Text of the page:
Have Pro-Poor Health Policies Improved the Targeting of Spending and the Effective Delivery of Health Care in South Africa?
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- Ronelle Burger & Christelle Swanepoel, 2006. "Have pro-poor health policies improved the targeting of spending and the effective delivery of health care in South Africa?," Working Papers 12/2006, Stellenbosch University, Department of Economics.
References listed on IDEAS
- Demombynes, Gabriel & Elbers, Chris & Lanjouw, Jenny & Lanjouw, Peter & Mistiaen, Johan & Ozler, Berk, 2002. "Producing an Improved Geographic Profile of Poverty: Methodology and Evidence from Three Developing Countries," WIDER Working Paper Series 039, World Institute for Development Economic Research (UNU-WIDER).
- Magnus Lindelow, 2005. "The Utilisation of Curative Healthcare in Mozambique: Does Income Matter?," Journal of African Economies, Centre for the Study of African Economies (CSAE), vol. 14(3), pages 435-482, September.
- Roy Havemann & Servaas van der Berg, 2002. "The demand for health care in South Africa," Working Papers 06/2002, Stellenbosch University, Department of Economics.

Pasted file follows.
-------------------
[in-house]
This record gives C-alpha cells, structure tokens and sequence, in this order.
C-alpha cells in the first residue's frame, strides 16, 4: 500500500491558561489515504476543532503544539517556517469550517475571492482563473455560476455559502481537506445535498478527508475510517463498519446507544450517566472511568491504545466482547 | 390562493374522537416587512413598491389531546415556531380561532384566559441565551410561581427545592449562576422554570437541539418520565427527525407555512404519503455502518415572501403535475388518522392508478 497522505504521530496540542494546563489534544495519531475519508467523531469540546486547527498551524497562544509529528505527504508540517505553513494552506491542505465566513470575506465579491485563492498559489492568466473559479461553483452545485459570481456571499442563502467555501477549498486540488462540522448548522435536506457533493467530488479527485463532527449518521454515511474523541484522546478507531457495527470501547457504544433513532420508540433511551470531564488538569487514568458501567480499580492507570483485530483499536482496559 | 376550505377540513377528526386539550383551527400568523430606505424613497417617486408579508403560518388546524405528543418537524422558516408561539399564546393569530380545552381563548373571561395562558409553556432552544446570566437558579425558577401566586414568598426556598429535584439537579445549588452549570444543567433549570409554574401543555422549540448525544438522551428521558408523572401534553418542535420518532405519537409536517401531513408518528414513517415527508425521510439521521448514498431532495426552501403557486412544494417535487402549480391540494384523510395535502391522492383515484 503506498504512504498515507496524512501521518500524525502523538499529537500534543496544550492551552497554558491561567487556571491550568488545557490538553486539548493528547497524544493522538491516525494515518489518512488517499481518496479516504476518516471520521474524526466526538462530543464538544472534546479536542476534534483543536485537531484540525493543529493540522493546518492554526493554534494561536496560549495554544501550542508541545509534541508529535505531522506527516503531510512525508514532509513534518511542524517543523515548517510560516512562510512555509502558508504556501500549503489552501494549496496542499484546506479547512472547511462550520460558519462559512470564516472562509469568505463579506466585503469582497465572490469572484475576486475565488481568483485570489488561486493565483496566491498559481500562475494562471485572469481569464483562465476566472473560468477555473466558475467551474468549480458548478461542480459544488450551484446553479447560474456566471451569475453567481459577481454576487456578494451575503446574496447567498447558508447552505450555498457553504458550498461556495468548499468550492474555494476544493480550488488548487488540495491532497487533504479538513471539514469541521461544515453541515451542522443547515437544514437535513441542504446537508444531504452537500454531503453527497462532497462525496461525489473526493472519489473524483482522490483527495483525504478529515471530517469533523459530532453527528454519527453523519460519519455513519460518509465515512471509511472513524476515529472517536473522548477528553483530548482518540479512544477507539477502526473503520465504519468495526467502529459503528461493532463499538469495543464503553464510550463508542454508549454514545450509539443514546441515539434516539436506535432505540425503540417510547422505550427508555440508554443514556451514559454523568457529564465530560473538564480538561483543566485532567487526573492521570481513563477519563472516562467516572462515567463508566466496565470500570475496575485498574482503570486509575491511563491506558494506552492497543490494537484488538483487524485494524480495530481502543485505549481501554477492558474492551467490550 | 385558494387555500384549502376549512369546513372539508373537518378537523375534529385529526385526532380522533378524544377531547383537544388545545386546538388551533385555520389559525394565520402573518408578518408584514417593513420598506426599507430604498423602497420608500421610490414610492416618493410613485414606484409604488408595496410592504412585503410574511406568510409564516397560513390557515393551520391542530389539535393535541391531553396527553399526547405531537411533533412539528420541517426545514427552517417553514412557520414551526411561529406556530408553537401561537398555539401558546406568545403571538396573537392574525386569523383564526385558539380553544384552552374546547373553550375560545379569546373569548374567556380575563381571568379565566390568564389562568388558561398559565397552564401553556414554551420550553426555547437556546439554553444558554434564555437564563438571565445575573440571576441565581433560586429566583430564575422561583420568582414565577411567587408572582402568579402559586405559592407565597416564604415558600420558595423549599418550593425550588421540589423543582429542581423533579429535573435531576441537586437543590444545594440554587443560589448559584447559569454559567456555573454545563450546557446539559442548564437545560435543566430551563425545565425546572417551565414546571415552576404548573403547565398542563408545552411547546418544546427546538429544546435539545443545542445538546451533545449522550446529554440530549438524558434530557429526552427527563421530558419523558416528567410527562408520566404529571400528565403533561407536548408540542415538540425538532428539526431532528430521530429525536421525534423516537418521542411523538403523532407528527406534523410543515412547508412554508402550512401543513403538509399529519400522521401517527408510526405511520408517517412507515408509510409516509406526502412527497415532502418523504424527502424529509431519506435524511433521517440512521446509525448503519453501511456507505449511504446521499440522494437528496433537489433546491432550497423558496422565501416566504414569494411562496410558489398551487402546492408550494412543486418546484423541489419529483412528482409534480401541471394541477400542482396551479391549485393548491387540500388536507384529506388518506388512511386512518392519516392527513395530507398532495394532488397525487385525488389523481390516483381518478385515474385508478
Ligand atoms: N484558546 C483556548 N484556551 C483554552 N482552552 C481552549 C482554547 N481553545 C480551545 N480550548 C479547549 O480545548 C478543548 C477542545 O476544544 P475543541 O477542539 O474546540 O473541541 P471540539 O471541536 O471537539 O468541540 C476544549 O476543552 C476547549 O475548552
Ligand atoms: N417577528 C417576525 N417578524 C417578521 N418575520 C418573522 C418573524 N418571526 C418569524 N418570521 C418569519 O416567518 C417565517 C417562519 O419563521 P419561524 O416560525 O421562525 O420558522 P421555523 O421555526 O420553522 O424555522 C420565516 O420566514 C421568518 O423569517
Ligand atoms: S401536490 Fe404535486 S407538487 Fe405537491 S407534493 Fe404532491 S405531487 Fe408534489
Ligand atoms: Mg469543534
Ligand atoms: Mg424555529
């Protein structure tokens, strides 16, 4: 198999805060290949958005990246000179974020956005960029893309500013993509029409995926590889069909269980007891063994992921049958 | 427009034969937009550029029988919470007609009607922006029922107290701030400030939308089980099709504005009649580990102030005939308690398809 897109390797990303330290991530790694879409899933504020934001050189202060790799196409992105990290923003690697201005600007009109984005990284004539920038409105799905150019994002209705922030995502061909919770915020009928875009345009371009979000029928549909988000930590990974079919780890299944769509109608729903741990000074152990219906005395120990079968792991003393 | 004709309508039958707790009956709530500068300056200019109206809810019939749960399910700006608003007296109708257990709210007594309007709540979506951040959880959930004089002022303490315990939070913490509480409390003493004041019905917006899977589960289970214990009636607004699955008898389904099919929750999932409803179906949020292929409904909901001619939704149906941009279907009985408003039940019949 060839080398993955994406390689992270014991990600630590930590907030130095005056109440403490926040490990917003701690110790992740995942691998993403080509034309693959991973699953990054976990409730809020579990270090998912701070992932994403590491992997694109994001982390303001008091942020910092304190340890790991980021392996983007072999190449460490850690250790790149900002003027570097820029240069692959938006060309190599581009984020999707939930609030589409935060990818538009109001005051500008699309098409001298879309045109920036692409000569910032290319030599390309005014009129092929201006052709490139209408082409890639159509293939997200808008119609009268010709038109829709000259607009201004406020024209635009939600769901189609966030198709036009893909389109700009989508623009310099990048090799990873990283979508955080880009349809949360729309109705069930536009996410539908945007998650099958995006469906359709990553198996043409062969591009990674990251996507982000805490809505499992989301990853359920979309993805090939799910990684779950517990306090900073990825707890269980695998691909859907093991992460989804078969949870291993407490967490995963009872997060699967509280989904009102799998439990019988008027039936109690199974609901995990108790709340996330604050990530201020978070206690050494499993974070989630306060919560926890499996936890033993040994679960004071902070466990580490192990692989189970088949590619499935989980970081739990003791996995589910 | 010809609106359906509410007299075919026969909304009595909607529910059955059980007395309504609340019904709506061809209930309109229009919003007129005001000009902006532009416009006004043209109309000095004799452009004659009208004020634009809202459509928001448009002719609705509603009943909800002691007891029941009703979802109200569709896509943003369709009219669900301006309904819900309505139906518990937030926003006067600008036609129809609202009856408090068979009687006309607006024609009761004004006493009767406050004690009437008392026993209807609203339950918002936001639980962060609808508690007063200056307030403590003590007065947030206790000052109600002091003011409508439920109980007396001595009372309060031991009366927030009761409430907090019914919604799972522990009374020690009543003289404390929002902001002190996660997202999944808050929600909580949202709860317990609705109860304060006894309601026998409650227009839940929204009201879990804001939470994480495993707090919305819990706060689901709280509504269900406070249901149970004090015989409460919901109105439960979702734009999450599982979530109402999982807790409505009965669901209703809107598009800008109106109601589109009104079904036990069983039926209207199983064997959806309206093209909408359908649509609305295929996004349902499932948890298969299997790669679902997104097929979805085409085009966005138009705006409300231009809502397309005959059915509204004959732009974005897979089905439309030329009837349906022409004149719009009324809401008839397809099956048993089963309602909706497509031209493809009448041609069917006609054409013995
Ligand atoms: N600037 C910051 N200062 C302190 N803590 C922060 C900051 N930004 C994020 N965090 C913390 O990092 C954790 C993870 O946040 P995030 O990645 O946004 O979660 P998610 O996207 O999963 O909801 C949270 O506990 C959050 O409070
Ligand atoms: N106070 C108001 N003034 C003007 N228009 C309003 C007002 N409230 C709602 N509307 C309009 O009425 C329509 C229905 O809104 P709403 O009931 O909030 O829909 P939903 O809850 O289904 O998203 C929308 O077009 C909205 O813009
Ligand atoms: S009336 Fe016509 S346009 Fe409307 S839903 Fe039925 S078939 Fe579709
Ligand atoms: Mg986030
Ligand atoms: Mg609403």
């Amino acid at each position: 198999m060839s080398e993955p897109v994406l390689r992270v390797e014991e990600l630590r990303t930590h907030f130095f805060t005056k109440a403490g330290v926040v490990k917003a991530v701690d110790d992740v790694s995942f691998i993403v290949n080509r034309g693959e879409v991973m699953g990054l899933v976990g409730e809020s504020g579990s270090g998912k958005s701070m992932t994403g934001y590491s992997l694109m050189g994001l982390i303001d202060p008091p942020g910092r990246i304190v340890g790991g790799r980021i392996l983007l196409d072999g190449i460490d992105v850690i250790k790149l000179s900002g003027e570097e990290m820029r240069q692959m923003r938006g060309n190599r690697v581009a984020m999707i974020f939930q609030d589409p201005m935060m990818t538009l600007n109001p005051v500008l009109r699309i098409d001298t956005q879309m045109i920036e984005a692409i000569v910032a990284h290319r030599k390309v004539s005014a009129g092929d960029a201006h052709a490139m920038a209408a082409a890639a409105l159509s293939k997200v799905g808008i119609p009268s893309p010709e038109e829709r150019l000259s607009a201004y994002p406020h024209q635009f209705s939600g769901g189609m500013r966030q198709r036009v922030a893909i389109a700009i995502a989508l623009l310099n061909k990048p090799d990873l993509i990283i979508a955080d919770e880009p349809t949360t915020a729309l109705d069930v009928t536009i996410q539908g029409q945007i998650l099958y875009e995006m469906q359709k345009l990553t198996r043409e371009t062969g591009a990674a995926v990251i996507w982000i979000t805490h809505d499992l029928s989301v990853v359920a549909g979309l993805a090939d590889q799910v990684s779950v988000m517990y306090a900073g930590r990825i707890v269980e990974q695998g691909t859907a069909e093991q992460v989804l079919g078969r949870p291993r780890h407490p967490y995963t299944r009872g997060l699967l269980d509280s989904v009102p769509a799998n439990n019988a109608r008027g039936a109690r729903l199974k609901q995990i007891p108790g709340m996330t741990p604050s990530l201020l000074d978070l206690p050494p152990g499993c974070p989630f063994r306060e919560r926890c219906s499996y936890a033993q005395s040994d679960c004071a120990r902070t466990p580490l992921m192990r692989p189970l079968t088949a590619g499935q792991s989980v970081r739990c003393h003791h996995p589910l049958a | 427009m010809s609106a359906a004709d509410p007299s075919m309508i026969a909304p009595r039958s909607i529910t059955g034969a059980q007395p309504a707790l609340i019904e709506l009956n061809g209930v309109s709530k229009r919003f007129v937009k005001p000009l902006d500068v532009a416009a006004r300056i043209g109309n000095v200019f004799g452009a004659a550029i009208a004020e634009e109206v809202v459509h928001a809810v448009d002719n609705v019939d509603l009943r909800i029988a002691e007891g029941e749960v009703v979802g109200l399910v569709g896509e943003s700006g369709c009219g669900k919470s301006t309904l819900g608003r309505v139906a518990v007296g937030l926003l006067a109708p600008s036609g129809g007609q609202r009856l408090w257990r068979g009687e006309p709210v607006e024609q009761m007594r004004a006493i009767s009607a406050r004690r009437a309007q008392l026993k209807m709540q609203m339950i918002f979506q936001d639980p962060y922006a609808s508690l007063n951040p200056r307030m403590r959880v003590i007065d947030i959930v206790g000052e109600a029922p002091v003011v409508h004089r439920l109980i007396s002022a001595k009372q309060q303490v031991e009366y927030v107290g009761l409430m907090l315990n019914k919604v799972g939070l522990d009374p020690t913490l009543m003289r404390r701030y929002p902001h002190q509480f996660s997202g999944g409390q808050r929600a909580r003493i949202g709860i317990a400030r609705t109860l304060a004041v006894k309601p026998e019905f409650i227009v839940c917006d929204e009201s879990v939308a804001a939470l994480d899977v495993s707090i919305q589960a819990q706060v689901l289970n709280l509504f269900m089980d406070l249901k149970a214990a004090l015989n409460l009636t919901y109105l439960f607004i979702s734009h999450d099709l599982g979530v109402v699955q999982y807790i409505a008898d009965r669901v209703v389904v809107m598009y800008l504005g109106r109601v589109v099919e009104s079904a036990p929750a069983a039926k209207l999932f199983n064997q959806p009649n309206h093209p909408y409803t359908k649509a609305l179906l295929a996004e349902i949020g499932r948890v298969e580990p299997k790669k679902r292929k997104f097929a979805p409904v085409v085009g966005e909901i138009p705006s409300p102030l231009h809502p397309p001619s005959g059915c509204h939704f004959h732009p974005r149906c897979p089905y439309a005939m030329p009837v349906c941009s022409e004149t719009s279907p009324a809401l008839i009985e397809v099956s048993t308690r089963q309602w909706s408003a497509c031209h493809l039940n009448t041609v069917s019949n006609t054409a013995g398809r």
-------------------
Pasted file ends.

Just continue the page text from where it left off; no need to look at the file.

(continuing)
- David E. Sahn & Stephen D. Younger, 2000. "Expenditure incidence in Africa: microeconomic evidence," Fiscal Studies, Institute for Fiscal Studies, vol. 21(3), pages 329-347, September.
CitationsCitations are extracted by the CitEc Project, subscribe to its RSS feed for this item.
- Ronelle Burger, 2007. "Policy Brief: How pro-poor is the South African Health System?," Working Papers 06/2007, Stellenbosch University, Department of Economics.
- World Bank, 2011. "Accountability in Public Services in South Africa," World Bank Other Operational Studies 29723, The World Bank.
- Steven F. Koch, 2012.
"The Abolition of User Fees and the Demand for Health Care: Re-Evaluating the Impact,"
201219, University of Pretoria, Department of Economics.
- Steven F. Koch, 2012. "The Abolition of User Fees and the Demand for Health Care: Re-evaluating the Impact," Working Papers 301, Economic Research Southern Africa.
More about this item
Keywordsfiscal incidence; South Africa; health;
- H51 - Public Economics - - National Government Expenditures and Related Policies - - - Government Expenditures and Health
- I18 - Health, Education, and Welfare - - Health - - - Government Policy; Regulation; Public Health
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